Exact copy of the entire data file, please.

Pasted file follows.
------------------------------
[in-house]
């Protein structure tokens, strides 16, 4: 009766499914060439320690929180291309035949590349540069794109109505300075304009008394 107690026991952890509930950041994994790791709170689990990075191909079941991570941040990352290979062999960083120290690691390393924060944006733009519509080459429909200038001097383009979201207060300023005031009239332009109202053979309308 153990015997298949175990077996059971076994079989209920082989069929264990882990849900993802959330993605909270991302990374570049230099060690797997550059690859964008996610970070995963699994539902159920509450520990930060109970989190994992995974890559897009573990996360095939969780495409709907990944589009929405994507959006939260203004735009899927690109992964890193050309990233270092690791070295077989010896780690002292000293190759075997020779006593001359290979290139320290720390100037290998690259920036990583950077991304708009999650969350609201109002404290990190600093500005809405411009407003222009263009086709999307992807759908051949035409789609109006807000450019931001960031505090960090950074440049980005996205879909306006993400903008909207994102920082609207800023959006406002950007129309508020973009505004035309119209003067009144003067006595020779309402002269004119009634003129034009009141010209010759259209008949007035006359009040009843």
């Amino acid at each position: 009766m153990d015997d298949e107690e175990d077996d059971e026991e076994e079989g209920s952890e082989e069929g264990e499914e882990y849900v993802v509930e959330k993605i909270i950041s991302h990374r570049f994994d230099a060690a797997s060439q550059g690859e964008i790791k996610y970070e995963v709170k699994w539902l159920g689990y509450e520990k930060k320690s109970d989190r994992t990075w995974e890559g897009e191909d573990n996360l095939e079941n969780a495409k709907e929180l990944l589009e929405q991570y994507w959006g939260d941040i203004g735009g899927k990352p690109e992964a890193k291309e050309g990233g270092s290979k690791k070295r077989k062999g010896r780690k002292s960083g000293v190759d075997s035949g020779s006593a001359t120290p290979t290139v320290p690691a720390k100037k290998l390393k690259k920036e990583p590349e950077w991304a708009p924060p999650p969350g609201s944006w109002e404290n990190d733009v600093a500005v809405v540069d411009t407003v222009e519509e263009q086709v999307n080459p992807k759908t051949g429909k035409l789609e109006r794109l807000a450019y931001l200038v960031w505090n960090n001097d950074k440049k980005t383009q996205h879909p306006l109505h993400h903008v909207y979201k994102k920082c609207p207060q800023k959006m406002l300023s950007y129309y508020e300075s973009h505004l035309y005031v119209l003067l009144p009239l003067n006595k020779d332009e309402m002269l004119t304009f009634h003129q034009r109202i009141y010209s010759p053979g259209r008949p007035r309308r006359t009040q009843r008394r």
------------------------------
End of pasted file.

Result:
[in-house]
């Protein structure tokens, strides 16, 4: 009766499914060439320690929180291309035949590349540069794109109505300075304009008394 107690026991952890509930950041994994790791709170689990990075191909079941991570941040990352290979062999960083120290690691390393924060944006733009519509080459429909200038001097383009979201207060300023005031009239332009109202053979309308 153990015997298949175990077996059971076994079989209920082989069929264990882990849900993802959330993605909270991302990374570049230099060690797997550059690859964008996610970070995963699994539902159920509450520990930060109970989190994992995974890559897009573990996360095939969780495409709907990944589009929405994507959006939260203004735009899927690109992964890193050309990233270092690791070295077989010896780690002292000293190759075997020779006593001359290979290139320290720390100037290998690259920036990583950077991304708009999650969350609201109002404290990190600093500005809405411009407003222009263009086709999307992807759908051949035409789609109006807000450019931001960031505090960090950074440049980005996205879909306006993400903008909207994102920082609207800023959006406002950007129309508020973009505004035309119209003067009144003067006595020779309402002269004119009634003129034009009141010209010759259209008949007035006359009040009843």
């Amino acid at each position: 009766m153990d015997d298949e107690e175990d077996d059971e026991e076994e079989g209920s952890e082989e069929g264990e499914e882990y849900v993802v509930e959330k993605i909270i950041s991302h990374r570049f994994d230099a060690a797997s060439q550059g690859e964008i790791k996610y970070e995963v709170k699994w539902l159920g689990y509450e520990k930060k320690s109970d989190r994992t990075w995974e890559g897009e191909d573990n996360l095939e079941n969780a495409k709907e929180l990944l589009e929405q991570y994507w959006g939260d941040i203004g735009g899927k990352p690109e992964a890193k291309e050309g990233g270092s290979k690791k070295r077989k062999g010896r780690k002292s960083g000293v190759d075997s035949g020779s006593a001359t120290p290979t290139v320290p690691a720390k100037k290998l390393k690259k920036e990583p590349e950077w991304a708009p924060p999650p969350g609201s944006w109002e404290n990190d733009v600093a500005v809405v540069d411009t407003v222009e519509e263009q086709v999307n080459p992807k759908t051949g429909k035409l789609e109006r794109l807000a450019y931001l200038v960031w505090n960090n001097d950074k440049k980005t383009q996205h879909p306006l109505h993400h903008v909207y979201k994102k920082c609207p207060q800023k959006m406002l300023s950007y129309y508020e300075s973009h505004l035309y005031v119209l003067l009144p009239l003067n006595k020779d332009e309402m002269l004119t304009f009634h003129q034009r109202i009141y010209s010759p053979g259209r008949p007035r309308r006359t009040q009843r008394r």